It wasn’t long ago that if you wanted to be published, there was only one route: submitting to what’s known as a commercial (aka ‘traditional’) publisher. Of course, this was during an age where you banged out your work on a typewriter and had to mail out submissions. After all, this was before computers became as common to households as toasters.
Then vanity publishing (now known as self-publishing) came into vogue, but it was an expensive endeavour and lacked credibility. If the book couldn’t make it with a real publisher, then it couldn’t be any good, could it?
But both time and technology have changed the way we look at publishing. Everybody has a computer. Trawl the net and you’ll find innumerable blogs from people sharing some aspect of their lives. Lots of people have stories to share. Also, with the onset of digital printing, printing a book has become cheap. In fact, you can use POD (Print-On-Demand), which prints and mails books out as they’re ordered.
Publishing is easy. But what’s the best route today?
You write your book, find a publisher, check their submission guidelines (these may vary), and submit what’s required – usually a cover letter, synopsis, and three chapters. Then you wait – usually around three months, but some publishers may take longer (and few shorter). You’re then either rejected, or (if applicable) they request your entire manuscript, which leads to more waiting. Ultimately, you’re either rejected, or accepted.
If you’re accepted, you’ll be given a contract. Depending on the size of the publisher, you may get an advance, an advance against the royalties (so that the royalties have to pay off the advance), or just royalties. Standard royalties from a commercial publisher are about 5–10% (of a book’s RRP). The publisher will assign you an editor so you can work together to make your book the best it can be. They’ll lay the book out, issue the cover design, and get it in bookstores.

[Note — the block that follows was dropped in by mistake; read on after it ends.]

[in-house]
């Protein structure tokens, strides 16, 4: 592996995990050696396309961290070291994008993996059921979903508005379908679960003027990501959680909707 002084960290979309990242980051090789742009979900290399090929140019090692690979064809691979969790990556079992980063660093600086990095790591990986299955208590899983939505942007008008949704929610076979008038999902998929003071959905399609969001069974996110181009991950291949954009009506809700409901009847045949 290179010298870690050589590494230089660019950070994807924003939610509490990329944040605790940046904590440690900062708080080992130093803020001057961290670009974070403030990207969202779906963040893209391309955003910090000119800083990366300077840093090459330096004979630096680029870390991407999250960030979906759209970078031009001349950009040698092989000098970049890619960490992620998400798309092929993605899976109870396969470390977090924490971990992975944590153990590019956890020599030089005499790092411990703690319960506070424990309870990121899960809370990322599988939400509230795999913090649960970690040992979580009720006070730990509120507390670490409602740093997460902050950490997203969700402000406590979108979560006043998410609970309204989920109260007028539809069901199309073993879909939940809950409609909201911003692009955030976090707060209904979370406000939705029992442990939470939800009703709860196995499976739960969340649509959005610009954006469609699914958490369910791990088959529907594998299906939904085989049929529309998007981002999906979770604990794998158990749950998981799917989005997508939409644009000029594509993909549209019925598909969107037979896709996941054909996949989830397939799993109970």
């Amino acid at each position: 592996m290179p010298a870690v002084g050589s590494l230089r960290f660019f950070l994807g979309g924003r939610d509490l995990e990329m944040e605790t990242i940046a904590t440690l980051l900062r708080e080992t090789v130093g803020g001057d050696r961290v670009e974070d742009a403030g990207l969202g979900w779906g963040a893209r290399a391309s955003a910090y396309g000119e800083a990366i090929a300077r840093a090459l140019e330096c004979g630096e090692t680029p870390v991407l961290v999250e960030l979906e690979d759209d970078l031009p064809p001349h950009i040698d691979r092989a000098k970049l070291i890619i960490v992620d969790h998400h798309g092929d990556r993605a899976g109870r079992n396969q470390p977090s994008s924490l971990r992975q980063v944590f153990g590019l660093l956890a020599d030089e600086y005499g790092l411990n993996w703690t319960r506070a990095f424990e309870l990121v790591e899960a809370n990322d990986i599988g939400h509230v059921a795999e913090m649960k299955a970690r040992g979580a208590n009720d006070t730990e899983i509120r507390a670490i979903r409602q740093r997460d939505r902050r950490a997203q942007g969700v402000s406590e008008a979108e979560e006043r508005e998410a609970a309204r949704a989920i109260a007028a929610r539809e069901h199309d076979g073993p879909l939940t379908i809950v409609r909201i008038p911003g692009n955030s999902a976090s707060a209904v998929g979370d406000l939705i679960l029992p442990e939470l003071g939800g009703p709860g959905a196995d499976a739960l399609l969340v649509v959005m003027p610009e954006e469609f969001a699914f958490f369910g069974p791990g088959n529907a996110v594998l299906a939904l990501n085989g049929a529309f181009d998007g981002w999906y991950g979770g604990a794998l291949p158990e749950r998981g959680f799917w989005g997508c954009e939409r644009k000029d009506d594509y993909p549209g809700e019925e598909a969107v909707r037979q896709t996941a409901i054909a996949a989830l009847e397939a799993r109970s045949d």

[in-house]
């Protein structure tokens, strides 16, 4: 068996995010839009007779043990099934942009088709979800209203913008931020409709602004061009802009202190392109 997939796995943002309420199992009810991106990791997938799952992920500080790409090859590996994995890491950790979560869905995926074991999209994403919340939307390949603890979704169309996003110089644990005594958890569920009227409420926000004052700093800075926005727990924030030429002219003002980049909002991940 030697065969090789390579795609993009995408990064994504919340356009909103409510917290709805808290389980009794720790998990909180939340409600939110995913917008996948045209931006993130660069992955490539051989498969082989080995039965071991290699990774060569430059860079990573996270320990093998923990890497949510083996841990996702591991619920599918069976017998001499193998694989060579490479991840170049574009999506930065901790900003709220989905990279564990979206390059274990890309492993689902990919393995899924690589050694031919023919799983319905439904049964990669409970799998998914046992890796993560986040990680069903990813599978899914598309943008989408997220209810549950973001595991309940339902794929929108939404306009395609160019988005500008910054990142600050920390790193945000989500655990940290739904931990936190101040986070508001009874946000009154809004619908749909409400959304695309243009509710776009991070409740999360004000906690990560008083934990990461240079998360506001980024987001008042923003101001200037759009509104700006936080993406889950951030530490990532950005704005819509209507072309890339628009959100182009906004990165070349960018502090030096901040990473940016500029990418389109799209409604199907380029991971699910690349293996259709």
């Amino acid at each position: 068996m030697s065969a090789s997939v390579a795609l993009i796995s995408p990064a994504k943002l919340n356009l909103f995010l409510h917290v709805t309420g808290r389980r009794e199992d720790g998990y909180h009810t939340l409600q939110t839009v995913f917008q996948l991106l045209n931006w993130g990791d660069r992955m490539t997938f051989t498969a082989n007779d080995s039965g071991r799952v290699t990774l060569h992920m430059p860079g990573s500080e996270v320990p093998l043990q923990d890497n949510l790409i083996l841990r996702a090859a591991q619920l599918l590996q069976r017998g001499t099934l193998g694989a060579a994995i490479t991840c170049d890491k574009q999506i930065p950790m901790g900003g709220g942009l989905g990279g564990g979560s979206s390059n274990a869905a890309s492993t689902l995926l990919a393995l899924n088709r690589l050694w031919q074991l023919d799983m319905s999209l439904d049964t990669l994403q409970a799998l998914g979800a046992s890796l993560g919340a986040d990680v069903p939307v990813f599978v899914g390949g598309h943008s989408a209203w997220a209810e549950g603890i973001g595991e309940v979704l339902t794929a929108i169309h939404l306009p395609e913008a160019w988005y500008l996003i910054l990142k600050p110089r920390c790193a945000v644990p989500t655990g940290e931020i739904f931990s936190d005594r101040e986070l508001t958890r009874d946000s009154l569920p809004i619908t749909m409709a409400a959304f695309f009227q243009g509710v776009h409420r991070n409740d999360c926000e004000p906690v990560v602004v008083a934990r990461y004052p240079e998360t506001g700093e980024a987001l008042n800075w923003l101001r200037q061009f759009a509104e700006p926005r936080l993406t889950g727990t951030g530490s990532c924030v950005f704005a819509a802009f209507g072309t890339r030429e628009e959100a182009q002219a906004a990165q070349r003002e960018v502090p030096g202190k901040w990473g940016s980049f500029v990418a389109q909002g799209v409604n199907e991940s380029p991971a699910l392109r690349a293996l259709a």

With a commercial publisher, you pay nothing. They take all the financial risk upon themselves.
Here you pay a sizeable amount (upwards of $5,000) for the services of having your book published. These services will entail (basic) copyediting, layout of your book, and the cover design. Print runs cost an additional fee. The partnership publisher will also organise the distribution of the book, getting it into bookstores and advertising it on their website.
The partnership publisher takes none of the financial risk. That falls upon you. However, in signing with a partnership publisher, they will take approximately 50% of your royalties.
As the name implies, self-publishing is doing it all yourself.
You organise the components required to getting your book out into the world (e.g. editing, layout, design), find a printer suitable for your project, and decide on the size of print run yourself.
The most difficult thing with self-publishing is distributing your book (i.e. getting it out into bookstores), but there are distributors you can approach for this task.
There’s a validation in being accepted by a commercial publisher, a form of branding. Imagine the logo of a multinational publisher on your book.
My concern with a number of partnership publishers is they are unscrupulous, making novice writers feel as if their work – regardless how good or bad it is – has been ‘accepted’ (the way it would be with a commercial publisher), encouraging them to invest large amounts of capital to publish and embark on ludicrous print runs, and then sitting back and collecting a share of the profits. The risk and expense is entirely on the author, and yet they collect only half the rewards?
If you wanted to go this route, you can do it yourself. If you do, though, find somebody you can trust who can talk – if not nurture – you through the process, and isn’t looking to gouge you for their own benefit. Also, self-publishing nowadays has gained legitimacy as an alternative.
Whichever way you go, take pride in your work. You have just one chance to make a first impression. If you’re sending your book out into the world, put in the effort to make it the best it can be.
Blaise van Hecke is the publisher and co-owner of Busybird Publishing. She is also the author of The Book Book: 12 Steps to Successful Publishing and a contributing author to Self-Made: Real Australian Business Stories. For more information visit www.busybird.com.au or contact firstname.lastname@example.org